What Comes After Easter

What Comes After Easter

Maplehurst Magnolia


On Saturday morning, Jonathan and I woke up in the dark.

I took my time peeling back the covers. I debated whether or not to change out of my pajamas. Eventually, I wrapped myself in a bathrobe and tiptoed down the stairs. Outside, I stepped into my tall, rubber gardening boots and wondered if Jonathan was inside warming his hands by the coffee maker or outside hiding eggs.

A pile of garbage bags, bright white beneath the moon, lay where they’d been tossed up the cellar steps. That was my answer.

I heaved up one of the bulging bags and began tucking cold, plastic eggs into every extra-tall tuft of grass.

The moon was bright and full, drifting behind the top of a spruce tree.

Around 6:30, I heard a whisper on the dark, “I feel like I’ve stepped into a book.”

One of our guests for the weekend, an old friend from Chicago who finished reading Roots and Sky on the flight into Philadelphia, was up and out, eager to help hide eggs.

By the time we finished, my back ached, but I could tell it was going to be a beautiful day. My fingers were stiff with cold, but the air was still and the just-rising sun promised a swift warmup. When our friend left for a jog, Jonathan and I slipped back into the kitchen for coffee, the giant pink magnolia fluttering its butterfly wings behind our backs.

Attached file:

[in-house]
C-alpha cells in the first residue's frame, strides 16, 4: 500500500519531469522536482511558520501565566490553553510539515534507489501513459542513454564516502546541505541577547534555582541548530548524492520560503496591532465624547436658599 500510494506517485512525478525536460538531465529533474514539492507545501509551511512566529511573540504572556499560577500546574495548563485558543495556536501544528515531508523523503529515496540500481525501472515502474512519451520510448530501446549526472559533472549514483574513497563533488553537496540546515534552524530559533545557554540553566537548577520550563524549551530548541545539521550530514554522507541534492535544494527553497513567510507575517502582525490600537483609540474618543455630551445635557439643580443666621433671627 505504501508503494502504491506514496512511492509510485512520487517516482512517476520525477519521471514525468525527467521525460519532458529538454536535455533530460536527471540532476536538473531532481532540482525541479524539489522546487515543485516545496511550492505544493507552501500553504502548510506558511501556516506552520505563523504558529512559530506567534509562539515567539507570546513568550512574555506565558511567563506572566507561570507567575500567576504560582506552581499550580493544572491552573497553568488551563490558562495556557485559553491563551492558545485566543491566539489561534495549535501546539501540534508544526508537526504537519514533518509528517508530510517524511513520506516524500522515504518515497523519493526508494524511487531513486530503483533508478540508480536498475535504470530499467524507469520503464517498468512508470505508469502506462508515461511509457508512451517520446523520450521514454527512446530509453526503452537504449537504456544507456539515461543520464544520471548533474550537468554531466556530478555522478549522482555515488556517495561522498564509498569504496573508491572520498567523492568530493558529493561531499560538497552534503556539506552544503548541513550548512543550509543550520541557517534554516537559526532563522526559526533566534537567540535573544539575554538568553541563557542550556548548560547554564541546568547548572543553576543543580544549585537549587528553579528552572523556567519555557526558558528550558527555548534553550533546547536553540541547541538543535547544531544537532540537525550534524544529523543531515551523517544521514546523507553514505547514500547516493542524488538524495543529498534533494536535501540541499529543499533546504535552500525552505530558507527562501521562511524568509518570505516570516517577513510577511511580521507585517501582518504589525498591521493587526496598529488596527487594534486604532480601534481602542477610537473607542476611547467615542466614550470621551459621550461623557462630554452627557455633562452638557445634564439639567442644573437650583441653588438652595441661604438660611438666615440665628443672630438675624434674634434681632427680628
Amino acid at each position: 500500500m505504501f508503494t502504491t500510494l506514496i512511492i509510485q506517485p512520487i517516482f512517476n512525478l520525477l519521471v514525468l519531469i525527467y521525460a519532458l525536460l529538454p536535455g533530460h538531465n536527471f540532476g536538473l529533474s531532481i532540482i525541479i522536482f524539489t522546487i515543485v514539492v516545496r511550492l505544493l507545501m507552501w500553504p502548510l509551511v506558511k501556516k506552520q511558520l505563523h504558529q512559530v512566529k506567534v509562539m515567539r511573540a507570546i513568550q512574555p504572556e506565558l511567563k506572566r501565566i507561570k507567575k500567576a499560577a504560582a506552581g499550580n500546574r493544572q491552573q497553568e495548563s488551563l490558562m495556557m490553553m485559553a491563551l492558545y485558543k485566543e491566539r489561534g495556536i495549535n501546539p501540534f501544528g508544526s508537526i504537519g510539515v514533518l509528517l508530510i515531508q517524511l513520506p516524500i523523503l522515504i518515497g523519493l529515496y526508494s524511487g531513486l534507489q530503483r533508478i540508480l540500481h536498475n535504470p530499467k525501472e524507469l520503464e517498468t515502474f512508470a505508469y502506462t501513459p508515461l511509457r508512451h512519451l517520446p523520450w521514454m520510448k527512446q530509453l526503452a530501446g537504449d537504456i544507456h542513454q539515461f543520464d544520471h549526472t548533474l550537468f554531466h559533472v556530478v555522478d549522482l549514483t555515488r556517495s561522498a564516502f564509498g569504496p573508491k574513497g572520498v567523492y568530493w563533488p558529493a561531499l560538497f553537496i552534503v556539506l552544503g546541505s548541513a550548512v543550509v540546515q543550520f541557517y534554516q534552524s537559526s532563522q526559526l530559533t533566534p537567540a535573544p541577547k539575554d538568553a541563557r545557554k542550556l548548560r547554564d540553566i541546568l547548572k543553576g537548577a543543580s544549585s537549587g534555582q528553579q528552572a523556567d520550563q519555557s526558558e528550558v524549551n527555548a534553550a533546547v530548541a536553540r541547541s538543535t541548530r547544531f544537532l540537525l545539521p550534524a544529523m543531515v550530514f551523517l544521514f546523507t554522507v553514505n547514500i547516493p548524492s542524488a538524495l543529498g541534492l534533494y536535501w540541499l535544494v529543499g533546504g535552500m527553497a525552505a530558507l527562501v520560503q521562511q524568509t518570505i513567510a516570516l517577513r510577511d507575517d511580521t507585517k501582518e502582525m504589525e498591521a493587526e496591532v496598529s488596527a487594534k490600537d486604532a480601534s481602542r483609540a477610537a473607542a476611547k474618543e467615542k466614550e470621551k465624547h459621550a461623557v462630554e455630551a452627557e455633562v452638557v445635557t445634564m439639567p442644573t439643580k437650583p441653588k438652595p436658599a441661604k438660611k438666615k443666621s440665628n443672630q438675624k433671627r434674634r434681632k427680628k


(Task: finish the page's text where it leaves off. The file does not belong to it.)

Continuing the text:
“I think this will be the prettiest day we’ve ever had for the egg hunt,” I told him.


It was. The most peaceful, too.

The staggered start times for the egg hunt helped. From his perch on our stepladder, Jonathan made sure the younger hunters had found their first egg before he cried “ready, set, go” for the next group holding easter baskets and paper bags in excited hands.

Some kids found too many eggs, some found maybe not quite enough. One neighbor brought her pet bunny on a leash. Another neighbor wore full Easter Bunny costume and posed for pictures with wide-eyed kids.

I think it was the best egg hunt yet.

Now Easter has come and gone, and the world outside my window is responding with greener grass and tulip tops. The climbing rose over the vegetable garden arbor is suddenly furred with tiny leaves.


I should feel hopeful. I should rejoice. The tomb that held Jesus is empty.

But all our other tombs are not.


Neighborhood Egg Hunt 2014

Easter eggs on the lawn


By Easter morning, the golden perfection of the previous day had vanished. The sky was low and gray, and a sharp, cold breeze had penetrated the kitchen. We didn’t light a fire in the woodstove, but we thought about it.

I assumed Easter would be the climax. After months of heartache, we gathered with our friends and neighbors on a perfect spring morning. But instead, Easter itself felt anticlimactic, as if the only thing to do now was wait.